Saturday, June 27, 2009

THE SMALL BACK ROOM (Michael Powell & Emeric Pressburger, 1949, UK) Sammy must defuse his own ticking time bomb of alcoholism and drug addiction before his life explodes. He must face a monotonous government bureaucracy that is more concerned with statistics than human lives, full of old men who willingly sacrifice the lives of young soldiers upon the altar of their own overblown egos. Sammy’s scientific team works just beyond this viscid red tape as they attempt to discover and deconstruct a secret Nazi weapon that has already murdered three children. But Sammy’s penultimate battle is with himself, his artificial leg a reminder that he is not fully human, consumed with pain that is only subdued by whiskey and pills: a bottled demon who begins to drink from him. Powell and Pressburger have directed a taught though occasionally slack wartime melodrama imbued with burgeoning tension as Sammy’s life disintegrates into emotional shrapnel. A surrealistic montage dominates his fever-dream as a giant whiskey bottle haunts his delusions like some Lovecraftian horror; unable to resist he succumbs to the liquid succubus and drowns in an epiphany of destructive ecstasy. THE SMALL BACK ROOM is beautifully filmed in black and white that belies the static interior set designs: when the narrative moves outdoors the extraordinary deep focus brings the story to life. Finally, Sammy wakens from his drunken fugue and must immediately travel to a pebble-strewn beach to defuse the Nazi weapon, his good friend already a victim of a previous attempt. The tension is like razor wire as Sammy delicately maneuvers the bomb amid the trickling stones, using every ounce of strength, willpower, and shredded reason to solve this violent enigma. He fights this incendiary conflict within his own psyche whose victory is only assured with a sudden twist of a wrench. Sammy has conquered the enemy…himself. (B-)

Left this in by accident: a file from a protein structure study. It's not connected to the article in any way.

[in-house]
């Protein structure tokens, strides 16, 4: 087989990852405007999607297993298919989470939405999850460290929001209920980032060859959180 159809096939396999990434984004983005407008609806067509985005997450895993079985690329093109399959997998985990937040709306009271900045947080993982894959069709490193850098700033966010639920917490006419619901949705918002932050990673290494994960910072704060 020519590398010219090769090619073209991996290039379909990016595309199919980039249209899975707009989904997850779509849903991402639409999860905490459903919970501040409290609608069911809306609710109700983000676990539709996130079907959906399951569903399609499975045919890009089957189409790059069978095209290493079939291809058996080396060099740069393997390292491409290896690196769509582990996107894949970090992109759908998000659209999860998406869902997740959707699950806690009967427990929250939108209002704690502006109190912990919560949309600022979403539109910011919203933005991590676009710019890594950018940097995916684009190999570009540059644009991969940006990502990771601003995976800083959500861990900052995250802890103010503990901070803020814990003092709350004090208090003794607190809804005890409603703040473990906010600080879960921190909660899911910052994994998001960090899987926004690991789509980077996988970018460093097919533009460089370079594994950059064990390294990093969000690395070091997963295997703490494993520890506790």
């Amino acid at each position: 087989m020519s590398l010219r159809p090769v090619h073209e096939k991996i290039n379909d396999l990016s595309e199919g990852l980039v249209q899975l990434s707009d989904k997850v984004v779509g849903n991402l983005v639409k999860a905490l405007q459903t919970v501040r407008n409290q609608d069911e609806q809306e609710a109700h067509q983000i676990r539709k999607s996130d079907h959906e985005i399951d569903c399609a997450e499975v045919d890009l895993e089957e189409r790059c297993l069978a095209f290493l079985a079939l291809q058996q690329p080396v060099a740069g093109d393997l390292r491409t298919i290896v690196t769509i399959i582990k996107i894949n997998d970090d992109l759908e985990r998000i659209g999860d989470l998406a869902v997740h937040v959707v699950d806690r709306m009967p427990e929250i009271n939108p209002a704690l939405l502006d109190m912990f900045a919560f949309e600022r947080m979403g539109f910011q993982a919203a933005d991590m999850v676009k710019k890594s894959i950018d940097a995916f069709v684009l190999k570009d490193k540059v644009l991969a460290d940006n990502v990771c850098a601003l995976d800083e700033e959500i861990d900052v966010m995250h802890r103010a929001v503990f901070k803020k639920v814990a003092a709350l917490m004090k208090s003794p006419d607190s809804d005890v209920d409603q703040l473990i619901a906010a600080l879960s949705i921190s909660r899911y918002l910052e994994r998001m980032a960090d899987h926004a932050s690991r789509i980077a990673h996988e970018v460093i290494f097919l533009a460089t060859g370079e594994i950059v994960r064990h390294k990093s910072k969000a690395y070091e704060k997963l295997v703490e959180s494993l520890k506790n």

2 comments:

Rupert Alistair said...

As a huge fan of BLACK NARCISSUS, I've always wanted to see this, the film that reunites Powell, Pressburger, Farrar and Byron. Good post.

Rupert

Alex DeLarge said...

Thanks Rupert! I'll be reviewing the blu-ray remaster of RED SHOES shortly.